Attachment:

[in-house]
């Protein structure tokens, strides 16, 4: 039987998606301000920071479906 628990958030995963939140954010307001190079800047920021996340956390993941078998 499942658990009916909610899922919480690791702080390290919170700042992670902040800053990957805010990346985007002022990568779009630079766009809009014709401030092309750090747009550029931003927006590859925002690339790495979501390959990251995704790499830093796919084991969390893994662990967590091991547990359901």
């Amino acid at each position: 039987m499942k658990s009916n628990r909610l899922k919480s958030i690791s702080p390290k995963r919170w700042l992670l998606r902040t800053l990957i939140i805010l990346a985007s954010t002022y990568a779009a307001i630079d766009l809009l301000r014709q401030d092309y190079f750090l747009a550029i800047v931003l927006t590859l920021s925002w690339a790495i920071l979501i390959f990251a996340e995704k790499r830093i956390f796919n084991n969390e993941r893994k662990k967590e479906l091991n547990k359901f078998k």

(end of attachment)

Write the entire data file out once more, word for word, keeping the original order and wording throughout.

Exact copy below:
[in-house]
């Protein structure tokens, strides 16, 4: 039987998606301000920071479906 628990958030995963939140954010307001190079800047920021996340956390993941078998 499942658990009916909610899922919480690791702080390290919170700042992670902040800053990957805010990346985007002022990568779009630079766009809009014709401030092309750090747009550029931003927006590859925002690339790495979501390959990251995704790499830093796919084991969390893994662990967590091991547990359901």
């Amino acid at each position: 039987m499942k658990s009916n628990r909610l899922k919480s958030i690791s702080p390290k995963r919170w700042l992670l998606r902040t800053l990957i939140i805010l990346a985007s954010t002022y990568a779009a307001i630079d766009l809009l301000r014709q401030d092309y190079f750090l747009a550029i800047v931003l927006t590859l920021s925002w690339a790495i920071l979501i390959f990251a996340e995704k790499r830093i956390f796919n084991n969390e993941r893994k662990k967590e479906l091991n547990k359901f078998k």